be explained in further detail, there is no dispute that,
absent an applicable license, Rimini's accused acts
violated the exclusive right Oracle enjoys as owner of the
software copyright to copy or to modify the software. Rimini
asserts as an affirmative defense that its accused acts were
Supreme Court has explained the express license defense as
"Anyone who violates any of the exclusive rights of the
copyright owner, " that is, anyone who trespasses into
his exclusive domain by using or authorizing the use of the
copyrighted work in one of the five ways set forth in the
statute, "is an infringer of the copyright."
Conversely, anyone who is authorized by the copyright owner
to use the copyrighted work in a way specified in the statute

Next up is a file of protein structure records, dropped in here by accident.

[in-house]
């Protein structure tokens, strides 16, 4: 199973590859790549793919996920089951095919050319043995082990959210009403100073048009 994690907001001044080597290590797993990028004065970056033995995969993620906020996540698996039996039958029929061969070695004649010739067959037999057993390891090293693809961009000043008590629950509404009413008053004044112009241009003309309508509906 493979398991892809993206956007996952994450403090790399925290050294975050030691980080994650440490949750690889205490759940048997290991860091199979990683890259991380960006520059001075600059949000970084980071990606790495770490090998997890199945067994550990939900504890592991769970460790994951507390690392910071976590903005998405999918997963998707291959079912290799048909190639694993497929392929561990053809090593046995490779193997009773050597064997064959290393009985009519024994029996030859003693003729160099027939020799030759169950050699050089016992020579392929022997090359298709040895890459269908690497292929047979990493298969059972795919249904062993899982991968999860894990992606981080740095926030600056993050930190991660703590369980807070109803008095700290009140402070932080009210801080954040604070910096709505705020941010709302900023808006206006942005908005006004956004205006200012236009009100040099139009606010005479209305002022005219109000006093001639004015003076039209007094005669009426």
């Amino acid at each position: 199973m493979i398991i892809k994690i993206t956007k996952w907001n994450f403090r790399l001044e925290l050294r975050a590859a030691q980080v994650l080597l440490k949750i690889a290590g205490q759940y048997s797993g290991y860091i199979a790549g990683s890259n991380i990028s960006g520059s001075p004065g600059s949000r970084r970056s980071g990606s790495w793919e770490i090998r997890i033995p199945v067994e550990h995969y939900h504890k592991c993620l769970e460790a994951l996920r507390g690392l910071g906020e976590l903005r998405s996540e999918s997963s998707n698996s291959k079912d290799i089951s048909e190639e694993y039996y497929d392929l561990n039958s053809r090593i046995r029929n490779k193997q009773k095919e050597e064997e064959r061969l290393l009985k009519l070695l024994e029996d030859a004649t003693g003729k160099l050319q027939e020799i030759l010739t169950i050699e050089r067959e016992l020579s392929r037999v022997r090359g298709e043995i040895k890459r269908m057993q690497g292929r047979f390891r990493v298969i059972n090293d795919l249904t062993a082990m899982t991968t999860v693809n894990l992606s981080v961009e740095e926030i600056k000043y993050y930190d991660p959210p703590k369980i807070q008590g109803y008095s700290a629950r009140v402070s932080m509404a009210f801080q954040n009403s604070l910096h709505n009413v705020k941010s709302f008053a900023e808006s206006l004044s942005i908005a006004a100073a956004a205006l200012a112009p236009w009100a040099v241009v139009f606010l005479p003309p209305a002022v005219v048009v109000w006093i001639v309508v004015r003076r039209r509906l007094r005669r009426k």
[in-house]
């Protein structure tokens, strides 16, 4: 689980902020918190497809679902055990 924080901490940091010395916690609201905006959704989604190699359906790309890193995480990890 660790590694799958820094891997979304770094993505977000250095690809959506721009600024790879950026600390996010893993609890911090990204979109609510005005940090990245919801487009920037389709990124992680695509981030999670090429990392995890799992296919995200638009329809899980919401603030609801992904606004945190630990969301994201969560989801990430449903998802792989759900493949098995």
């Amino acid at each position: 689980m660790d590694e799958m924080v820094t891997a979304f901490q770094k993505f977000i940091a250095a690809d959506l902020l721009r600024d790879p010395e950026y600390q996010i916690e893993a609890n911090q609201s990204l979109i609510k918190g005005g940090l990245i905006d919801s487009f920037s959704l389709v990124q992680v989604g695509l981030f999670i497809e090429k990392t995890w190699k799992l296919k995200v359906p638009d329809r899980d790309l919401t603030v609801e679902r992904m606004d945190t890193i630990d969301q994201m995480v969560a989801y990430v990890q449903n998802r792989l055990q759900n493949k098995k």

. . . is not an infringer of the copyright with respect to
Sony Corp. of Am. v. Universal City Studios, Inc.,
464 U.S. 417, 433 (1984) (quoting 17 U.S.C. § 501(a)).
Thus, "[t]he existence of a license creates an
affirmative defense to a claim of copyright
infringement." Worldwide Church of God v.
Phila. Church of God, Inc., 227 F.3d 1110, 1114 (9th
Cir. 2000). However, "[w]hen a licensee exceeds the
scope of the license granted by the copyright holder, the
licensee is liable for infringement." LGS
Architects, Inc. v. Concordia Homes of Nev., 434 F.3d
1150, 1156 (9th Cir. 2006).
Rimini itself did not have a license to copy or to modify
from Oracle, the success of Rimini's affirmative defense
turns on whether Rimini's accused acts came within the
scope of licenses held by its customers.
pertinent provisions of the J.D. Edwards and Siebel licenses
are excerpted below:
“Customer shall not, or cause anyone else
to . . . (iii) copy the Documentation or
Software except to the extent necessary for
Customer's archival needs and to support